The gallbladder is a pear-shaped sac in a depression on the liver’s under surface. The gallbladder is lined with epithelial cells and has a strong layer of smooth muscle in its wall. The gallbladder stores bile between meals, reabsorbs water to concentrate bile, and contracts to release bile into the small intestine. It connects to the cystic duct, which in turn joins the common hepatic duct (Figure 2).
The common hepatic duct and cystic duct join to form the bile duct (common bile duct). It leads to the duodenum where the hepatopancreatic sphincter guards its exit (Figure 3). Because this sphincter normally remains contracted, bile collects in the bile duct. It backs up into the cystic duct and flows into the gallbladder, where it is stored.
Cholesterol in bile may precipitate under certain conditions and form crystals called gallstones. Gallstones in the bile duct may block bile flow into the small intestine and cause considerable pain. A surgical procedure called a cholecystectomy can remove the gallbladder when gallstones are obstructive. The surgery can often be done with a laparoscope (small, lit probe) on an outpatient basis.
Figure 1. Gallbladder location
Figure 2. Gallbladder anatomy
Figure 3. The common bile duct is closely associated with the pancreatic duct and the duodenum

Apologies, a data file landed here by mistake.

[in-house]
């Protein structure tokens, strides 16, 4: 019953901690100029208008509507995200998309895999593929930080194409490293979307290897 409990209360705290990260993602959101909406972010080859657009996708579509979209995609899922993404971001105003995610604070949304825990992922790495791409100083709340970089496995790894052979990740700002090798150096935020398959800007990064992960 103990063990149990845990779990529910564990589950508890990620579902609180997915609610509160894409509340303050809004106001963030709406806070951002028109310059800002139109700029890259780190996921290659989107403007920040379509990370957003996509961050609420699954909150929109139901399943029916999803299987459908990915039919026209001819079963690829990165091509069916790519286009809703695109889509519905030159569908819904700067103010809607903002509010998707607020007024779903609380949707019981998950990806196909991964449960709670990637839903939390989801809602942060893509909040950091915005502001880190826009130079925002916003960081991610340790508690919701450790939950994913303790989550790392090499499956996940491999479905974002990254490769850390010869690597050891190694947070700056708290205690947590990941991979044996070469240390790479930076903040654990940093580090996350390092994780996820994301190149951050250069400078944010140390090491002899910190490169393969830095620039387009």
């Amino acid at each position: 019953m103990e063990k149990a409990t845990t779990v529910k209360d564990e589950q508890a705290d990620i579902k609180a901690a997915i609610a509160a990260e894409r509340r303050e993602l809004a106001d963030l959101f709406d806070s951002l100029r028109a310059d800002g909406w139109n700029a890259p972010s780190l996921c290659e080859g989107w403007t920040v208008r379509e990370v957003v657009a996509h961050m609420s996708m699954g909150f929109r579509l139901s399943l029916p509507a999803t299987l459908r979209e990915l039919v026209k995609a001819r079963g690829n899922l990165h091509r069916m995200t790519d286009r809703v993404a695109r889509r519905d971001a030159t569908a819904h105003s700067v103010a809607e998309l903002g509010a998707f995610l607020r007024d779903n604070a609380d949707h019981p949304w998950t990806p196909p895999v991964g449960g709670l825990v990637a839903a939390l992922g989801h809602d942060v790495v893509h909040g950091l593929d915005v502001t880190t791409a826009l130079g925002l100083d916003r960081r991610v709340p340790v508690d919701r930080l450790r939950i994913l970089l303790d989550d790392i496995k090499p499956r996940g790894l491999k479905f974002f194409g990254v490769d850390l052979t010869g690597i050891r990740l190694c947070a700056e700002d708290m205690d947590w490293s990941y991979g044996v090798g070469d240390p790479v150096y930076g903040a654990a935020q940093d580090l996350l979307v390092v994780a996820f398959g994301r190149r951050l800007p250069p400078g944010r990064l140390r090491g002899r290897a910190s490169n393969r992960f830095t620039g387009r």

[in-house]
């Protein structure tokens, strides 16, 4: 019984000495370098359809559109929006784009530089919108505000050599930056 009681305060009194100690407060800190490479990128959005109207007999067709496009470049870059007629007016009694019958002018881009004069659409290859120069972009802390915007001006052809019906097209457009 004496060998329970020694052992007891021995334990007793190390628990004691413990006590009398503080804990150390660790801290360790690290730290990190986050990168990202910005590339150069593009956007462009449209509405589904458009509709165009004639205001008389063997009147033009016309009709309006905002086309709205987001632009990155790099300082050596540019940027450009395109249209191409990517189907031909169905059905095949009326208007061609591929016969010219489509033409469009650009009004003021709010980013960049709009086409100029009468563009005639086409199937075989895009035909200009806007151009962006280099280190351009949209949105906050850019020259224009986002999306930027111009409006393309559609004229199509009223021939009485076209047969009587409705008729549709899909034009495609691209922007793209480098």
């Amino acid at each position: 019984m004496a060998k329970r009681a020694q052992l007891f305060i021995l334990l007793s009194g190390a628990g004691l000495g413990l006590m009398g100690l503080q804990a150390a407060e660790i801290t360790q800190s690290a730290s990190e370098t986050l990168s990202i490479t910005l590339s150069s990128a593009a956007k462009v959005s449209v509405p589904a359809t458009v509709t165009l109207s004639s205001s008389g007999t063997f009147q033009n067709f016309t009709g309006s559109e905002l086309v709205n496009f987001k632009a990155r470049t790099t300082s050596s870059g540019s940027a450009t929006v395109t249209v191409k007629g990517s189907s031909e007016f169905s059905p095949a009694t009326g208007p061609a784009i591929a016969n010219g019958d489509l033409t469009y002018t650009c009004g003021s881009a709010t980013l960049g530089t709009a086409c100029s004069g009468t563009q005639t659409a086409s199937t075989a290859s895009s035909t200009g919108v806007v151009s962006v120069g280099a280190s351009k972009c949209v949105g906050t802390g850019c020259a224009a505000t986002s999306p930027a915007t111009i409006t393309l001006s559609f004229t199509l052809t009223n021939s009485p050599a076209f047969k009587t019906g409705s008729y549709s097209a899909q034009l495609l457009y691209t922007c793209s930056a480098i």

Following a meal, the mixing movements of the stomach wall aid in producing a semifluid paste of food particles and gastric juice called chyme.
As chyme enters the duodenum (the proximal portion of the small intestine), accessory organs—the pancreas, liver, and gallbladder—add their secretions.
Bile is a yellowish-green liquid continuously secreted from hepatic (liver) cells. In addition to water, bile contains bile salts, bile pigments (bilirubin and biliverdin), cholesterol, and electrolytes. Of these, bile salts are the most abundant and are the only bile components that have a digestive function.
Bile pigments are breakdown products of hemoglobin from red blood cells and are normally secreted in the bile.
Normally bile does not enter the duodenum until cholecystokinin stimulates the gallbladder to contract. Proteins and fats in chyme in the duodenum stimulate
the intestinal wall to release cholecystokinin. Cholecystokinin travels via the bloodstream to the pancreas also, where it stimulate the pancreas to release its pancreatic juice that has a high concentration of digestive enzymes.
The hepatopancreatic sphincter usually remains contracted until a peristaltic wave in the duodenal wall approaches it. Then the sphincter relaxes, and bile is squirted into the duodenum (see Figure 4).
Note: Cholecystokinin produced by the intestinal wall cells, in response to proteins and fats in the small intestine, decreases secretory activity of gastric glands and inhibits gastric motility; stimulates pancreas to secrete fluid with a high digestive enzyme concentration and stimulates gallbladder to contract and release bile.
Figure 4. Fatty chyme entering the duodenum stimulates the gallbladder to release bile